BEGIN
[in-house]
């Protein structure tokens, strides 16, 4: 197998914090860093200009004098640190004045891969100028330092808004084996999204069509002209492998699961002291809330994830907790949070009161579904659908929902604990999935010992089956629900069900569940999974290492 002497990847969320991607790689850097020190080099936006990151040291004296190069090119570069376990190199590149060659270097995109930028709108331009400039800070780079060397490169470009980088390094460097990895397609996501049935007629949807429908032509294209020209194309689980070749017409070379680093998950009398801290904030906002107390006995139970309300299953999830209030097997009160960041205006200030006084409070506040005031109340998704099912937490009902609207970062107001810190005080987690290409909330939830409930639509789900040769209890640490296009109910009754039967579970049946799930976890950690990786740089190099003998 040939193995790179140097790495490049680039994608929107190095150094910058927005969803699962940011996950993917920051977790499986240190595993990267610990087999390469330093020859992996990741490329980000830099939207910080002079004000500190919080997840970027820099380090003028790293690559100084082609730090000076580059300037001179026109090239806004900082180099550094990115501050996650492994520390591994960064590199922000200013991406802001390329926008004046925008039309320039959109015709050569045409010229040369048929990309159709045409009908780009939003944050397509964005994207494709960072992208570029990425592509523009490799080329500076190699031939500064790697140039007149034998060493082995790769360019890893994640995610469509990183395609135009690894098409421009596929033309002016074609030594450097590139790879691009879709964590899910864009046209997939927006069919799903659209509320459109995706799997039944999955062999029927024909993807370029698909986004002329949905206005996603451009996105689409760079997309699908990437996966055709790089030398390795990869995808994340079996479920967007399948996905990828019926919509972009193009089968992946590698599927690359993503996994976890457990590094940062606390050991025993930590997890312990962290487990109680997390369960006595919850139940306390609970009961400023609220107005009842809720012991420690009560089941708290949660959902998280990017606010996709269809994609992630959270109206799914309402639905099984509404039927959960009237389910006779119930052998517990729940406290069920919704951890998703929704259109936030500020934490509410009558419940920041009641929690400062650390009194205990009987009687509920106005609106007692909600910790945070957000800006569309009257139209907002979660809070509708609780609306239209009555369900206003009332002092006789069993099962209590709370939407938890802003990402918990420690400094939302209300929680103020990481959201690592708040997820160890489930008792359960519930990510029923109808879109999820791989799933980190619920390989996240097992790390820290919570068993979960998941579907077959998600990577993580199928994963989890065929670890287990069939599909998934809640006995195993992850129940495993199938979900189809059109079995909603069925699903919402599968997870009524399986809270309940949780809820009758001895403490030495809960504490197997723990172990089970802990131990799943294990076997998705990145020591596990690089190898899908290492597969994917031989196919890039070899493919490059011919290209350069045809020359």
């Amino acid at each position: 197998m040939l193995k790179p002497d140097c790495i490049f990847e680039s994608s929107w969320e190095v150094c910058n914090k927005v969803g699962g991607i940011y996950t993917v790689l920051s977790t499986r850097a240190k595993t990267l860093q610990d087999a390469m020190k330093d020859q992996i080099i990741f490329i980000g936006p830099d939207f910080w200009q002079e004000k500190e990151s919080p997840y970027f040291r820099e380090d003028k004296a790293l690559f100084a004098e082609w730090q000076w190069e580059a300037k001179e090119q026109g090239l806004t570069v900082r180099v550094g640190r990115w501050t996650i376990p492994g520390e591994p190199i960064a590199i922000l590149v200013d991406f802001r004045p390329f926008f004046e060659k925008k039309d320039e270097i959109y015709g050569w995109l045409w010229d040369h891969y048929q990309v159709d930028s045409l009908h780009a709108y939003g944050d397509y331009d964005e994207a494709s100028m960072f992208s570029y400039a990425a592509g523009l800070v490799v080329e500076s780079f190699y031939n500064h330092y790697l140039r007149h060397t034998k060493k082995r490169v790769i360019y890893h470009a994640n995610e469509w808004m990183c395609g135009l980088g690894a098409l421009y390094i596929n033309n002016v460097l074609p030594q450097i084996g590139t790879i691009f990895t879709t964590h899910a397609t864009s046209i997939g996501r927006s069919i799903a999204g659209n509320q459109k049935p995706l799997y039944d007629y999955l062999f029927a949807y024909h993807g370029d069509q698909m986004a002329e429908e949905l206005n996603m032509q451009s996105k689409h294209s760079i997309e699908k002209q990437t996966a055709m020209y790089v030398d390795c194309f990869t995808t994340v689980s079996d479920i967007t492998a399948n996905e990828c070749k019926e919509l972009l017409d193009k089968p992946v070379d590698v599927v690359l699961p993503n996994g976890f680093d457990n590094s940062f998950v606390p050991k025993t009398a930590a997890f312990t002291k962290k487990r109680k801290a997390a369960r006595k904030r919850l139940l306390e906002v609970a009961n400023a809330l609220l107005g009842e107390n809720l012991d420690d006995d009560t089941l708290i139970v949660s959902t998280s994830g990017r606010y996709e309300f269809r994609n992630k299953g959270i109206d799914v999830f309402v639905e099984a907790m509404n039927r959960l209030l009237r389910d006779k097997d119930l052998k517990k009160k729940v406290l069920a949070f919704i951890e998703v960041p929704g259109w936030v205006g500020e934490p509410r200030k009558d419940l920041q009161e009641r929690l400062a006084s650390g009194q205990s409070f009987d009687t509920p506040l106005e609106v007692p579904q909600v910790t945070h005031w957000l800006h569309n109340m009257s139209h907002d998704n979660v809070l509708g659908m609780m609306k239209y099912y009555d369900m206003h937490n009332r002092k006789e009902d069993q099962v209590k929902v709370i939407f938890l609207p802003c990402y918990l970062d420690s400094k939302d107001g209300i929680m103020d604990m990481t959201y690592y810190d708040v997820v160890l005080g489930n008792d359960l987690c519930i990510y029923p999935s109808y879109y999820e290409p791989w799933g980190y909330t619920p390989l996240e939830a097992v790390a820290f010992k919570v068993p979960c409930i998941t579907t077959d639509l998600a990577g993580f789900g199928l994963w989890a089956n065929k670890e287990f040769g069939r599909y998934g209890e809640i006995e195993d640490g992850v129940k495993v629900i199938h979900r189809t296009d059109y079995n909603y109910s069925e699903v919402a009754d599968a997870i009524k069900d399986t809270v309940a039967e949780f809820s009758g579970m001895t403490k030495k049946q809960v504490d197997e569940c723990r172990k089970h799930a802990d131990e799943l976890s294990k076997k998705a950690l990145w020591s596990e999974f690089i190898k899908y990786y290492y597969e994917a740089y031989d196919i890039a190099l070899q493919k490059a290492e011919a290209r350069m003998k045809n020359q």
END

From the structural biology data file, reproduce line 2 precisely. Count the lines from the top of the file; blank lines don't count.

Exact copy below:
């Protein structure tokens, strides 16, 4: 197998914090860093200009004098640190004045891969100028330092808004084996999204069509002209492998699961002291809330994830907790949070009161579904659908929902604990999935010992089956629900069900569940999974290492 002497990847969320991607790689850097020190080099936006990151040291004296190069090119570069376990190199590149060659270097995109930028709108331009400039800070780079060397490169470009980088390094460097990895397609996501049935007629949807429908032509294209020209194309689980070749017409070379680093998950009398801290904030906002107390006995139970309300299953999830209030097997009160960041205006200030006084409070506040005031109340998704099912937490009902609207970062107001810190005080987690290409909330939830409930639509789900040769209890640490296009109910009754039967579970049946799930976890950690990786740089190099003998 040939193995790179140097790495490049680039994608929107190095150094910058927005969803699962940011996950993917920051977790499986240190595993990267610990087999390469330093020859992996990741490329980000830099939207910080002079004000500190919080997840970027820099380090003028790293690559100084082609730090000076580059300037001179026109090239806004900082180099550094990115501050996650492994520390591994960064590199922000200013991406802001390329926008004046925008039309320039959109015709050569045409010229040369048929990309159709045409009908780009939003944050397509964005994207494709960072992208570029990425592509523009490799080329500076190699031939500064790697140039007149034998060493082995790769360019890893994640995610469509990183395609135009690894098409421009596929033309002016074609030594450097590139790879691009879709964590899910864009046209997939927006069919799903659209509320459109995706799997039944999955062999029927024909993807370029698909986004002329949905206005996603451009996105689409760079997309699908990437996966055709790089030398390795990869995808994340079996479920967007399948996905990828019926919509972009193009089968992946590698599927690359993503996994976890457990590094940062606390050991025993930590997890312990962290487990109680997390369960006595919850139940306390609970009961400023609220107005009842809720012991420690009560089941708290949660959902998280990017606010996709269809994609992630959270109206799914309402639905099984509404039927959960009237389910006779119930052998517990729940406290069920919704951890998703929704259109936030500020934490509410009558419940920041009641929690400062650390009194205990009987009687509920106005609106007692909600910790945070957000800006569309009257139209907002979660809070509708609780609306239209009555369900206003009332002092006789069993099962209590709370939407938890802003990402918990420690400094939302209300929680103020990481959201690592708040997820160890489930008792359960519930990510029923109808879109999820791989799933980190619920390989996240097992790390820290919570068993979960998941579907077959998600990577993580199928994963989890065929670890287990069939599909998934809640006995195993992850129940495993199938979900189809059109079995909603069925699903919402599968997870009524399986809270309940949780809820009758001895403490030495809960504490197997723990172990089970802990131990799943294990076997998705990145020591596990690089190898899908290492597969994917031989196919890039070899493919490059011919290209350069045809020359």